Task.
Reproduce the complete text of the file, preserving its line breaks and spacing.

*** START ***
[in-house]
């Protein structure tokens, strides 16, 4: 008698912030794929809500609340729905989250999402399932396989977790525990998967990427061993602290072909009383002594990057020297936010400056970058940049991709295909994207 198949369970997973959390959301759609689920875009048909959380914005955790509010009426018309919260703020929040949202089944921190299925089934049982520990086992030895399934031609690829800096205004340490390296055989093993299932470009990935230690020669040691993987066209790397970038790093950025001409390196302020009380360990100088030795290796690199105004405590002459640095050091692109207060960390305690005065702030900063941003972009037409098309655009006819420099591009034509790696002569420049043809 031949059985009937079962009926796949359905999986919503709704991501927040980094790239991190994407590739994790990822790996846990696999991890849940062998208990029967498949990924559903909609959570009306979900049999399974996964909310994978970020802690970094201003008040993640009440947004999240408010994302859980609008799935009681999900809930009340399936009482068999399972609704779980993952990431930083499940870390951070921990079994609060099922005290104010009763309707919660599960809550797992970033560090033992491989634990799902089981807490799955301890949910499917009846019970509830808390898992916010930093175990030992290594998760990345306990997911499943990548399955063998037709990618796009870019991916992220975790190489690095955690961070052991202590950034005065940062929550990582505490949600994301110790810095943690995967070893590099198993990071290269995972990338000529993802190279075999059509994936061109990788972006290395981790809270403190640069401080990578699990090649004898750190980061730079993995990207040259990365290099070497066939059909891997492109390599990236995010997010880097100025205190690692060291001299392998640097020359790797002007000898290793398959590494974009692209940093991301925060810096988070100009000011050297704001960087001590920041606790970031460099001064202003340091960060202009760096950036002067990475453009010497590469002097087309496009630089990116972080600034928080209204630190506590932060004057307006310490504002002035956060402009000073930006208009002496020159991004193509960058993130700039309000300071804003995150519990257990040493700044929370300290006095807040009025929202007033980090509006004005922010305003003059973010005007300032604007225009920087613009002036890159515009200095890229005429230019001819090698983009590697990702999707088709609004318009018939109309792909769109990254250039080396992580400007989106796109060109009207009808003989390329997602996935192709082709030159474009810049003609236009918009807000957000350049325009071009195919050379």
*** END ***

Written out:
[in-house]
């Protein structure tokens, strides 16, 4: 008698912030794929809500609340729905989250999402399932396989977790525990998967990427061993602290072909009383002594990057020297936010400056970058940049991709295909994207 198949369970997973959390959301759609689920875009048909959380914005955790509010009426018309919260703020929040949202089944921190299925089934049982520990086992030895399934031609690829800096205004340490390296055989093993299932470009990935230690020669040691993987066209790397970038790093950025001409390196302020009380360990100088030795290796690199105004405590002459640095050091692109207060960390305690005065702030900063941003972009037409098309655009006819420099591009034509790696002569420049043809 031949059985009937079962009926796949359905999986919503709704991501927040980094790239991190994407590739994790990822790996846990696999991890849940062998208990029967498949990924559903909609959570009306979900049999399974996964909310994978970020802690970094201003008040993640009440947004999240408010994302859980609008799935009681999900809930009340399936009482068999399972609704779980993952990431930083499940870390951070921990079994609060099922005290104010009763309707919660599960809550797992970033560090033992491989634990799902089981807490799955301890949910499917009846019970509830808390898992916010930093175990030992290594998760990345306990997911499943990548399955063998037709990618796009870019991916992220975790190489690095955690961070052991202590950034005065940062929550990582505490949600994301110790810095943690995967070893590099198993990071290269995972990338000529993802190279075999059509994936061109990788972006290395981790809270403190640069401080990578699990090649004898750190980061730079993995990207040259990365290099070497066939059909891997492109390599990236995010997010880097100025205190690692060291001299392998640097020359790797002007000898290793398959590494974009692209940093991301925060810096988070100009000011050297704001960087001590920041606790970031460099001064202003340091960060202009760096950036002067990475453009010497590469002097087309496009630089990116972080600034928080209204630190506590932060004057307006310490504002002035956060402009000073930006208009002496020159991004193509960058993130700039309000300071804003995150519990257990040493700044929370300290006095807040009025929202007033980090509006004005922010305003003059973010005007300032604007225009920087613009002036890159515009200095890229005429230019001819090698983009590697990702999707088709609004318009018939109309792909769109990254250039080396992580400007989106796109060109009207009808003989390329997602996935192709082709030159474009810049003609236009918009807000957000350049325009071009195919050379």